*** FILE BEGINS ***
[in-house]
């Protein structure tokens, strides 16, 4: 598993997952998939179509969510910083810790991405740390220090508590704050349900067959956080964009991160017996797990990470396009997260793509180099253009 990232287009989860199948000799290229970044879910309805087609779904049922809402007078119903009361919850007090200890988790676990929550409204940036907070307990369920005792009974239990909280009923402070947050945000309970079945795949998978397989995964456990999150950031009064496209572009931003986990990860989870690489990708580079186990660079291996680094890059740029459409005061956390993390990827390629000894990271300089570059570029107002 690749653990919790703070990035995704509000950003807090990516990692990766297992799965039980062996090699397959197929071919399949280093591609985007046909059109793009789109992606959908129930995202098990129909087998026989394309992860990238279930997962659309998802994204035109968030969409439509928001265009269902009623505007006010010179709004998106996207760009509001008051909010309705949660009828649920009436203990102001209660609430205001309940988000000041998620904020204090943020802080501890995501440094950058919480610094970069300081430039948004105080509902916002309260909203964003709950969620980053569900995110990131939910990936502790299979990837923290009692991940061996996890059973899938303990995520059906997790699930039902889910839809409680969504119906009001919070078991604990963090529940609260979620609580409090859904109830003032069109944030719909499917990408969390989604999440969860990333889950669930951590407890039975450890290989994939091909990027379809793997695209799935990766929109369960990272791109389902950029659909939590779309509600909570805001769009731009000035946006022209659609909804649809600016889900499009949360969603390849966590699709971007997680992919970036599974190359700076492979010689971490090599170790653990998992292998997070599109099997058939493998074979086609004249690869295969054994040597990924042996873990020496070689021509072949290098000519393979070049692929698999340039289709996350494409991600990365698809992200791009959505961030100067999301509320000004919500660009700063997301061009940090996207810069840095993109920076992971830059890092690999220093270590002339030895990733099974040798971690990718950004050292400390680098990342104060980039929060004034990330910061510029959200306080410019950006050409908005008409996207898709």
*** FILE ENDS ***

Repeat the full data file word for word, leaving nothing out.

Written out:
[in-house]
């Protein structure tokens, strides 16, 4: 598993997952998939179509969510910083810790991405740390220090508590704050349900067959956080964009991160017996797990990470396009997260793509180099253009 990232287009989860199948000799290229970044879910309805087609779904049922809402007078119903009361919850007090200890988790676990929550409204940036907070307990369920005792009974239990909280009923402070947050945000309970079945795949998978397989995964456990999150950031009064496209572009931003986990990860989870690489990708580079186990660079291996680094890059740029459409005061956390993390990827390629000894990271300089570059570029107002 690749653990919790703070990035995704509000950003807090990516990692990766297992799965039980062996090699397959197929071919399949280093591609985007046909059109793009789109992606959908129930995202098990129909087998026989394309992860990238279930997962659309998802994204035109968030969409439509928001265009269902009623505007006010010179709004998106996207760009509001008051909010309705949660009828649920009436203990102001209660609430205001309940988000000041998620904020204090943020802080501890995501440094950058919480610094970069300081430039948004105080509902916002309260909203964003709950969620980053569900995110990131939910990936502790299979990837923290009692991940061996996890059973899938303990995520059906997790699930039902889910839809409680969504119906009001919070078991604990963090529940609260979620609580409090859904109830003032069109944030719909499917990408969390989604999440969860990333889950669930951590407890039975450890290989994939091909990027379809793997695209799935990766929109369960990272791109389902950029659909939590779309509600909570805001769009731009000035946006022209659609909804649809600016889900499009949360969603390849966590699709971007997680992919970036599974190359700076492979010689971490090599170790653990998992292998997070599109099997058939493998074979086609004249690869295969054994040597990924042996873990020496070689021509072949290098000519393979070049692929698999340039289709996350494409991600990365698809992200791009959505961030100067999301509320000004919500660009700063997301061009940090996207810069840095993109920076992971830059890092690999220093270590002339030895990733099974040798971690990718950004050292400390680098990342104060980039929060004034990330910061510029959200306080410019950006050409908005008409996207898709």